Morning Read: David Paterson

David Paterson spoke with lawmakers about his future.

Rep. Charlie Rangel is “not prepared” to share his view on Paterson.

The process by which the Aqueduct bid was chosen is designed by Eliot Spitzer and Joe Bruno.

It’s the wood.

The bid winner, A.E.G., has some problematic connections.

Floyd Flake earns a lot.

He doesn’t say much. “Flake declined to comment as he left church and drove off in a black Mercedes-Benz.
‘Why would I talk to you?’ he snapped at reporters.”

Bertha Lewis is no longer a co-chair of the Working Families Party.

Something will happen to Hiram Monserrate tomorrow, most likely.

Malcolm Smith and Greg Meeks raised money for Katrina victims, but hardly any of it was disbursed.

Smith said it’s “an outright lie” that he misspent the money.

1010 Wins picks up the story.

Michael Bloomberg’s campaign total is not finalized because “Bills are still being reconciled.”

The Post is interested in how Bloomberg spent some of that money.

The Times wants a compromise on the ethics bill in Albany.

Eric Schneiderman is introducing one today.

Rep. Steve Israel may have some Republican competition.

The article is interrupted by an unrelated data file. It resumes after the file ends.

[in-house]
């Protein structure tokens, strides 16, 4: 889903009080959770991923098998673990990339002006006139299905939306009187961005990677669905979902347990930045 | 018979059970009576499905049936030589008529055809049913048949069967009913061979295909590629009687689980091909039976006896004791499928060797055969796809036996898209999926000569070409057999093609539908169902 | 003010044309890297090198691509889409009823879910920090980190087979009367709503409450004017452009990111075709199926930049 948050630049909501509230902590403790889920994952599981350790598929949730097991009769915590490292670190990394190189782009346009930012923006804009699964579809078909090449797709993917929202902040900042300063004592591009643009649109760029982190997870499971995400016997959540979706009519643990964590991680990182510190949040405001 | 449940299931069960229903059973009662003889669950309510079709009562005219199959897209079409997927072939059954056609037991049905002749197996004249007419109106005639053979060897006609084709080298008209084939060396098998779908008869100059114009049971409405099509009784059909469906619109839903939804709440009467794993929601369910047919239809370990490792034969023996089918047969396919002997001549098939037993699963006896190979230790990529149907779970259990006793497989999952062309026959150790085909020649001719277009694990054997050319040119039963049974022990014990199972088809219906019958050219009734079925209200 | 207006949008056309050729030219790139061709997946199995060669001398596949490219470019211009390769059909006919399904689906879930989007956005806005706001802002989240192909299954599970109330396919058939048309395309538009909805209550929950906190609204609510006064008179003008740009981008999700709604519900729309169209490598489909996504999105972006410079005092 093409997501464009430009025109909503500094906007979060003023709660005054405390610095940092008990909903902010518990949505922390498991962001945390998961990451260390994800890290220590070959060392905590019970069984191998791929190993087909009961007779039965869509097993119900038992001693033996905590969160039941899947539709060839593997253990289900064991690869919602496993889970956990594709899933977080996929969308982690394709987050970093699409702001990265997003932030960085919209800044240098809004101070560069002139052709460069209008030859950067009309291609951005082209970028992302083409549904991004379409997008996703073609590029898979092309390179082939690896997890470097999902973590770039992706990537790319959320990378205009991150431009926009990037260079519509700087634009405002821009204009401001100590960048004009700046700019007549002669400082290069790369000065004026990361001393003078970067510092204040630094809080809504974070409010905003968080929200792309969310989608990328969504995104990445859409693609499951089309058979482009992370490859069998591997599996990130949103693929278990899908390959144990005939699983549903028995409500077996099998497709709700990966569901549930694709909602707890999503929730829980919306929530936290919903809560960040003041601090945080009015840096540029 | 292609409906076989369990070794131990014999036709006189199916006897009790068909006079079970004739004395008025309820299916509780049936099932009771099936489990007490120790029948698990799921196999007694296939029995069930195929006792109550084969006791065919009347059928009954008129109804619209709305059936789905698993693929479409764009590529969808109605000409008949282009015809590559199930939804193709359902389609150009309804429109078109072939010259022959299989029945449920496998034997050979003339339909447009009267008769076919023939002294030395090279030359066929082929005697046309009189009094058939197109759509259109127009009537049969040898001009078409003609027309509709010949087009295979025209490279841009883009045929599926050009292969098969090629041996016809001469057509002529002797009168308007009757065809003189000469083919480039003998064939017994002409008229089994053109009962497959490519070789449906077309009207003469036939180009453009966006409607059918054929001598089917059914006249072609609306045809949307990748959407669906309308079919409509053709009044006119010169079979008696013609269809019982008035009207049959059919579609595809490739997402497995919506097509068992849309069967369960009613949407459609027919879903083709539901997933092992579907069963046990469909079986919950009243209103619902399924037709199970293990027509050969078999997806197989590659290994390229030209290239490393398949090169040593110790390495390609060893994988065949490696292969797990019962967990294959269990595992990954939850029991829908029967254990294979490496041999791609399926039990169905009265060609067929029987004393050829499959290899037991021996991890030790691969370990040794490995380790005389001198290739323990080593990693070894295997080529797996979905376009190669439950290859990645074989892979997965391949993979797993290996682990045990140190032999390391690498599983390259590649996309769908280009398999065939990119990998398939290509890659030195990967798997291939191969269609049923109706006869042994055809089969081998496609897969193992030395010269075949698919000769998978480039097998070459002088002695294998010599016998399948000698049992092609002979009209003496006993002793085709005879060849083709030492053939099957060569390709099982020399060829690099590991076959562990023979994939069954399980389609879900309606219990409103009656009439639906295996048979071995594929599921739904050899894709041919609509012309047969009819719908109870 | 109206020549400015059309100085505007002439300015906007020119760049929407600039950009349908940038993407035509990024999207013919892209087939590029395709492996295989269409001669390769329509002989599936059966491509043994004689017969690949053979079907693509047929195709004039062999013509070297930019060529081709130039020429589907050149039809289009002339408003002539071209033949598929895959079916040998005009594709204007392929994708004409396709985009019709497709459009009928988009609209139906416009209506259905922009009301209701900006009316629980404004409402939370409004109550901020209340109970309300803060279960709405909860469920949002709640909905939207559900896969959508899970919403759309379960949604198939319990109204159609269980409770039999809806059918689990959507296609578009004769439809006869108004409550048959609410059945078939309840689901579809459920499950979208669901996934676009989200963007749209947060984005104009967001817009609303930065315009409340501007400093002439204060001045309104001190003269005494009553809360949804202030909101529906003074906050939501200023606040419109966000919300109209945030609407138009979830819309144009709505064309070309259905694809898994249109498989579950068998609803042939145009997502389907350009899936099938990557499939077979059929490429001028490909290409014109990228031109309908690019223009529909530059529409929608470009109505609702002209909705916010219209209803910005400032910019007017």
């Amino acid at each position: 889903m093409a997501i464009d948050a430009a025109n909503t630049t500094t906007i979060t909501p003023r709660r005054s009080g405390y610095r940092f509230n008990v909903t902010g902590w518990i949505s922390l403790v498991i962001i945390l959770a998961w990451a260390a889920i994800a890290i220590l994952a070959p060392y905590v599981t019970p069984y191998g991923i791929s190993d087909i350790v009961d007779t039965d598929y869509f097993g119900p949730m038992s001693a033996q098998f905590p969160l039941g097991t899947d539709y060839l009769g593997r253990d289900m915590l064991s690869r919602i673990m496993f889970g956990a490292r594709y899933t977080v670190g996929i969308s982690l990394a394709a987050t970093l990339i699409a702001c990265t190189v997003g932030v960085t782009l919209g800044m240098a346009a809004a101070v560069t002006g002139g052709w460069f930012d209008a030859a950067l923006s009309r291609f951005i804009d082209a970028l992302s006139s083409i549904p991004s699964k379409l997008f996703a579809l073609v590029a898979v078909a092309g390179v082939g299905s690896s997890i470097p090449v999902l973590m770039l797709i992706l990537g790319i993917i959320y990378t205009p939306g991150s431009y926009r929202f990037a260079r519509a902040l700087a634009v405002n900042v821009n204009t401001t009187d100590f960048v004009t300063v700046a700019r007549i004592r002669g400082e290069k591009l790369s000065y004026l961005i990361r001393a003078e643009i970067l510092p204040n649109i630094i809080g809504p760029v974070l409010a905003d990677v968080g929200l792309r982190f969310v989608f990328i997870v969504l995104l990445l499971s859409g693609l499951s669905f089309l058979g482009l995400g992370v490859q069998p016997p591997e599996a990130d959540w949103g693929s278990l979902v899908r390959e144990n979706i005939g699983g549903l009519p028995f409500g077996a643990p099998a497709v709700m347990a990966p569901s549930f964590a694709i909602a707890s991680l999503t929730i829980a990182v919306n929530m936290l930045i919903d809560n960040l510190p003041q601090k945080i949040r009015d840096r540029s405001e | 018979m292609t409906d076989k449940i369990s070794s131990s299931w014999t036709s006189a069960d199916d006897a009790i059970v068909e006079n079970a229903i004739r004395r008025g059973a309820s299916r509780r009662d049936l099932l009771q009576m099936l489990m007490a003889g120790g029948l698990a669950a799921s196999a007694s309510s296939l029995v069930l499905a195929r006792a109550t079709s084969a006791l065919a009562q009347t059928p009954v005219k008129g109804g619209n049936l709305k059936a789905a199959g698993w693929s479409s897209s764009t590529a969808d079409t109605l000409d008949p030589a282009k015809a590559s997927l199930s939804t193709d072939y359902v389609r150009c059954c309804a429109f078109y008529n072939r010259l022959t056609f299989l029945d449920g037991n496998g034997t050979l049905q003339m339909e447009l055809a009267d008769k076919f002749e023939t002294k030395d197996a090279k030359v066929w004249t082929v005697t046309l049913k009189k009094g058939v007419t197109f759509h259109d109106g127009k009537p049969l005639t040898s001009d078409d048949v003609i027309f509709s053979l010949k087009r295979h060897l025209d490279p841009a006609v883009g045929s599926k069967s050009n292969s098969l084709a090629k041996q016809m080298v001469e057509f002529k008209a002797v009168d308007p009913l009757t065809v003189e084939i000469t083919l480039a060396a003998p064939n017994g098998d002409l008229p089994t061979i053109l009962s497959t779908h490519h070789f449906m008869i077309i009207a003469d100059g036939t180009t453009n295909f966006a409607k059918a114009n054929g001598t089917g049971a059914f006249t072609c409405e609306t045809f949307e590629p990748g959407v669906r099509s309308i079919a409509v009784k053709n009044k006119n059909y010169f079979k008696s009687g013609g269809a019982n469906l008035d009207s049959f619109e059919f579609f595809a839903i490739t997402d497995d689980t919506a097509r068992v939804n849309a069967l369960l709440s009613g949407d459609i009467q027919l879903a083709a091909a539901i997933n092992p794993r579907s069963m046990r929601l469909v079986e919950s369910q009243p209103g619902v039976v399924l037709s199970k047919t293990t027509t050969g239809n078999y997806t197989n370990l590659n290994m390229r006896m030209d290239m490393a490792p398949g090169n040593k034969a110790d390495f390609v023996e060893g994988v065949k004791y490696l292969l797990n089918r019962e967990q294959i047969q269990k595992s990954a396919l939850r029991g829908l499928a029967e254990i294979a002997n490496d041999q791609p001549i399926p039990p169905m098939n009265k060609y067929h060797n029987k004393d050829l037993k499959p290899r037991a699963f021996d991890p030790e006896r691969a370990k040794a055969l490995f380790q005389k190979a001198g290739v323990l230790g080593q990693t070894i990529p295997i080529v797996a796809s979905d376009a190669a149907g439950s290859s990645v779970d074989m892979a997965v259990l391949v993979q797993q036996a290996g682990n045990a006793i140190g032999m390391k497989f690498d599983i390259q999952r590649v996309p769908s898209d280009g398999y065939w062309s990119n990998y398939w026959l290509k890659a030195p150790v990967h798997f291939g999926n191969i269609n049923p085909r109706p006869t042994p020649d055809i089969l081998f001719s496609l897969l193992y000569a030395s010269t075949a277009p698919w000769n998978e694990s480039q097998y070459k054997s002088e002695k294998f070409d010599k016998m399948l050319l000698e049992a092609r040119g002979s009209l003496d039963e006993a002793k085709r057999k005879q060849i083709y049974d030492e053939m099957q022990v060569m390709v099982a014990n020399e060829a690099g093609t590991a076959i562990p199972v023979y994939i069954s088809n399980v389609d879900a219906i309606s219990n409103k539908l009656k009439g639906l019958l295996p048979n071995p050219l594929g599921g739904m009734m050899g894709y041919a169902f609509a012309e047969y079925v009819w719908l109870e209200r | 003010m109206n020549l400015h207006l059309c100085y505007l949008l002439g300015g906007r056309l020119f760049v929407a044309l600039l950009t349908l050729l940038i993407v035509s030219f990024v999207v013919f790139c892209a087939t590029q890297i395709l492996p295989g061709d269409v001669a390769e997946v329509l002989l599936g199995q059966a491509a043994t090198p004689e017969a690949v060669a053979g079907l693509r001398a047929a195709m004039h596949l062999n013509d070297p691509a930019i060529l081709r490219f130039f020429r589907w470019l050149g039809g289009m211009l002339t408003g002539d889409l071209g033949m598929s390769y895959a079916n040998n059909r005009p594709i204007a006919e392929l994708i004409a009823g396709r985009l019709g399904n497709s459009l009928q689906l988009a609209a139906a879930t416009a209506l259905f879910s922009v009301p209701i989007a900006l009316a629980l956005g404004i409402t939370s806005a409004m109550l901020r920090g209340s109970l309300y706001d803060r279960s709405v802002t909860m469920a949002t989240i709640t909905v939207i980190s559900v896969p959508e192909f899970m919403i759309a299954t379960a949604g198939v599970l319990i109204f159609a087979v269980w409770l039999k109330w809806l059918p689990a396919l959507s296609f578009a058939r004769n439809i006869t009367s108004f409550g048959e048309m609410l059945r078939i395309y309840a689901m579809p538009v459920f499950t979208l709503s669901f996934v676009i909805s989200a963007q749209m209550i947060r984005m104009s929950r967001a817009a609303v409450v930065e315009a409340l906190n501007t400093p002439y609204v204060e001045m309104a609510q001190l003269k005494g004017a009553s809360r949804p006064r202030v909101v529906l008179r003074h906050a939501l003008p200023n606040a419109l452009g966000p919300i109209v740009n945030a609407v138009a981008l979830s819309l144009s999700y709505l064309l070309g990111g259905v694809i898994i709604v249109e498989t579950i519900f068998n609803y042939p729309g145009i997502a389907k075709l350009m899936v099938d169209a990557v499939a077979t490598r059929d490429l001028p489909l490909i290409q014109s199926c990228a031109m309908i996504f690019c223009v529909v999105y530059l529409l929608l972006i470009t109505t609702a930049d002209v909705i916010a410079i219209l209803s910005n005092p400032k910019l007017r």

Mark Greenbaum thinks Eliot Spitzer is a better Senate candidate than Harold Ford jr.

Ford, the outsider, says Kirsten Gillibrand is using “underhanded” tactics to prevent him from running. The tactics: getting endorsements.

Ford huddles with Orin Kramer, and other money people.

David Saltonstall has more on Ford’s college writing.

Michael Goodwin wants Andrew Cuomo to speak up now, and thinks Bloomberg “no longer gets it.”

Wall Street turns against Obama.

Al Baker examines possible manipulation of crime statistics.

Assemblywoman Crystal Peoples-Stokes has missed another campaign finance deadline, according to Bob McCarthy.

The Post smiles at Reshma Saujani.

Steve Levy remembers his communist educators.

Eva Moskowitz opposes laying off teachers based on seniority.

Adam Lisberg follows the money that paid for train work.

What to wear?

Kristin Davis blah blah blah.

St. Vincent’s, still alive.

To stay alive, it needs to restructure, and shrink the number of beds.

The Post says: get rid of it.

Morning Read: David Paterson